by michael on December 1, 2010

 I was procrastinating completing an article I have been avoiding for days by clicking on one blog or website after another in my constant search for enlightening thoughts and avoidance of duties. All the while I anguished that I was not exercising proper discipline to do what needed to be done.

Then I found this article by Dennis Prager: Want To Raise a Good Person? Stop Nurturing Your Child’s Self-Esteem

Prager identifies the origin of the self-esteem movement to California Assemblyman John Vasconcellos, a 53-year-old legislator.

Here are some sections, not all in direct sequence, from Prager’s article:

“This belief — that increasing self-esteem among the members of society will increase goodness in society — spread through the rest of America like proverbial wildfire.

It turns out, however, that the premise was entirely misguided. There is no correlation between goodness and high self-esteem. But there is a correlation between criminality and high self-esteem.

One result of all this has been a generation that thinks highly of itself for no good reason. Perhaps the most famous example is the survey of American high school students and those of seven other countries. Americans came in last in mathematical ability but first in self-esteem about their mathematical ability.

But it turns out that feeling good about oneself for no good reason — as destructive as that is — is not the biggest problem.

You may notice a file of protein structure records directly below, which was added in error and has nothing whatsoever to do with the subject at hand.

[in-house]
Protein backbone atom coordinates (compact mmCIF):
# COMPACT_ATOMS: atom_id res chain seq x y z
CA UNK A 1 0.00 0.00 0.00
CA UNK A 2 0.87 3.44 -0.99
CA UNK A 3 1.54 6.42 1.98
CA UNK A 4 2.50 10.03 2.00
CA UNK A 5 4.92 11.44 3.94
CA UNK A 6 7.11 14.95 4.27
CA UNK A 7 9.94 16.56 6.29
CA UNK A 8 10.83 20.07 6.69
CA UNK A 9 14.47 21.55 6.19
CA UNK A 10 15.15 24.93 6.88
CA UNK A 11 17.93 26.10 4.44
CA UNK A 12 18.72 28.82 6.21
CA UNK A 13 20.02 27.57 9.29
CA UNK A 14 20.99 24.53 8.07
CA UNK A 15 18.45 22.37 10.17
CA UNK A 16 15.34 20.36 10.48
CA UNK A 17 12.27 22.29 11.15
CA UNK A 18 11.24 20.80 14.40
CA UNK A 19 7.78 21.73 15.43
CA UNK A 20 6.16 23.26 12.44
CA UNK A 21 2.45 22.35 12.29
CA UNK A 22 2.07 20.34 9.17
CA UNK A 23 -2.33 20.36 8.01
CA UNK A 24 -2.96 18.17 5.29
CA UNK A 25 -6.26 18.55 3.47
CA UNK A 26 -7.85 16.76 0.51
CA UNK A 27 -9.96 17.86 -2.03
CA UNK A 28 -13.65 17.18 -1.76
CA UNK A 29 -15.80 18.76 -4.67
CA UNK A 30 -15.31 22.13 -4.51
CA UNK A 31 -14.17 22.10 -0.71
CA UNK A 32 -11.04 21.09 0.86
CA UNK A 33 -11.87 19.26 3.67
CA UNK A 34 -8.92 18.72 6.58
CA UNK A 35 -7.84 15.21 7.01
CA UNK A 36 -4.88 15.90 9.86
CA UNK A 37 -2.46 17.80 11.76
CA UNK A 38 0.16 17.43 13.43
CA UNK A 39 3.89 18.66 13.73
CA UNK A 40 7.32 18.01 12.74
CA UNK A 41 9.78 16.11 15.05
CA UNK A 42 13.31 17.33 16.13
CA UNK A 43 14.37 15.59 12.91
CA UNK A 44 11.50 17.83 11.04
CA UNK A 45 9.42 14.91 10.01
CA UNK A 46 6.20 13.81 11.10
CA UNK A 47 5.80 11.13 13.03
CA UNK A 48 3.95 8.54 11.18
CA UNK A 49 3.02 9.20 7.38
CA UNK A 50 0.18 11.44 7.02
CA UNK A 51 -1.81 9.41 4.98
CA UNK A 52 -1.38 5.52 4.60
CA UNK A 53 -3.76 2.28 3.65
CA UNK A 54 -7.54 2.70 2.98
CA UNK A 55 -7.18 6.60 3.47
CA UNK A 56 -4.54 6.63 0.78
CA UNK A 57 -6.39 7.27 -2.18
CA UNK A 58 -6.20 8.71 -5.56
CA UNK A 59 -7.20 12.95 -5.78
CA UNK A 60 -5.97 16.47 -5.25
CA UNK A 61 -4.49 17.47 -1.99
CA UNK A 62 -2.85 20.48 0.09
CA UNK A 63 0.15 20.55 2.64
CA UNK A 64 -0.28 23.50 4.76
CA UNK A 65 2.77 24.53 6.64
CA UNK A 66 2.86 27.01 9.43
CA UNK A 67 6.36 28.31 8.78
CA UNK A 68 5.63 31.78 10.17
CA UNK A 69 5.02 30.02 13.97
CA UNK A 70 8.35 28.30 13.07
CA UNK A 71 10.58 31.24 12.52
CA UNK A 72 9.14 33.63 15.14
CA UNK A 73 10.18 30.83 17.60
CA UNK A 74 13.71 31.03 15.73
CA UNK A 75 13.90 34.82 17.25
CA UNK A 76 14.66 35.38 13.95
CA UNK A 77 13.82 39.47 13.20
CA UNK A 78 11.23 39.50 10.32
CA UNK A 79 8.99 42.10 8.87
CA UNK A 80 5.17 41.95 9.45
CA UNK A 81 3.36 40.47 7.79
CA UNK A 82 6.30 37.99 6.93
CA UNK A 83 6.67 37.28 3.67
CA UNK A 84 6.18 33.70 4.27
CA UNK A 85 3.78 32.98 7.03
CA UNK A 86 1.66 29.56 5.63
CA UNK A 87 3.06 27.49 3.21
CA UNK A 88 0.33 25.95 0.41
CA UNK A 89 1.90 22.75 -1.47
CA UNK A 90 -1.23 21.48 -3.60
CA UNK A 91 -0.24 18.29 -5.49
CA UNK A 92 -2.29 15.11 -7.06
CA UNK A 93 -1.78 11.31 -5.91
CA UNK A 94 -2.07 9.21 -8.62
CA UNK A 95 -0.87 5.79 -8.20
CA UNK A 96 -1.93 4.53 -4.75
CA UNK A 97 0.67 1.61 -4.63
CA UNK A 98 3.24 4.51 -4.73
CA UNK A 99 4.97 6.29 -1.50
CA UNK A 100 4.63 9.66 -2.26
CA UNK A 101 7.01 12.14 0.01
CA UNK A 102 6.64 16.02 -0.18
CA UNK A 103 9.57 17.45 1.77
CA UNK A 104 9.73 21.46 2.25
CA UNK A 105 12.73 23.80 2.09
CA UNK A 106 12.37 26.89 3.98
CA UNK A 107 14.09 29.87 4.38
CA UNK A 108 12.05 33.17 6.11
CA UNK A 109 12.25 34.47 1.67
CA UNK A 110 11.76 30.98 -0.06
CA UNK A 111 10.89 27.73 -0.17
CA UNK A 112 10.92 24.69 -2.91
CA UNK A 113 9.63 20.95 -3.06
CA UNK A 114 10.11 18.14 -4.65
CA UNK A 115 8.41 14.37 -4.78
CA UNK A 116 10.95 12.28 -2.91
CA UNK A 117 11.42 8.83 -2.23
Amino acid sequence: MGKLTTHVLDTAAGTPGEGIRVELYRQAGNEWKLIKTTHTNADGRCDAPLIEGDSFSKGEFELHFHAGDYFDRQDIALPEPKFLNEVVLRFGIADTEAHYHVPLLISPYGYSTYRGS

The child-rearing expert, psychologist John Rosemond, recently opened my eyes to the even more troubling problem: High self-esteem in children does not produce good character, and in fact is likely to produce a less moral individual.”

The real money quote from Prager is this paragraph:

“If Baumeister is right, and violent criminals have higher self-esteem than most people, and if Rosemond is right, and people who do not grow up with high self-esteem are more likely to be among the finest human beings, then society has the strongest interest in not promoting self-esteem among children. Society’s sole interest should be creating people of good character, not people with high self-esteem. And good character is created by teaching self-control, not self-esteem.”

I coached the soccer teams of my two daughters for a combined fourteen seasons. We won more games than we lost, but some of our losses were valiantly fought and some were painful due to the poor performance of our team.

Losing really didn’t seem to bother the girls. Doing badly bothered them. Being out maneuvered by an opponent did—that my defensive back couldn’t stop the opposing forward from scoring several goals. There was never an issue of self esteem. Some players were better than others; some teams were better than others.

I am sure that if, after a loss or a poor performance, I had saqid to any of my players something like, “Don’t feel bad. You did fine,” they would have felt that I was patronizing them; that I was being dishonest. If I told them that they played a great game when they knew they did not, they would have seem me for what I would have been: a fraud.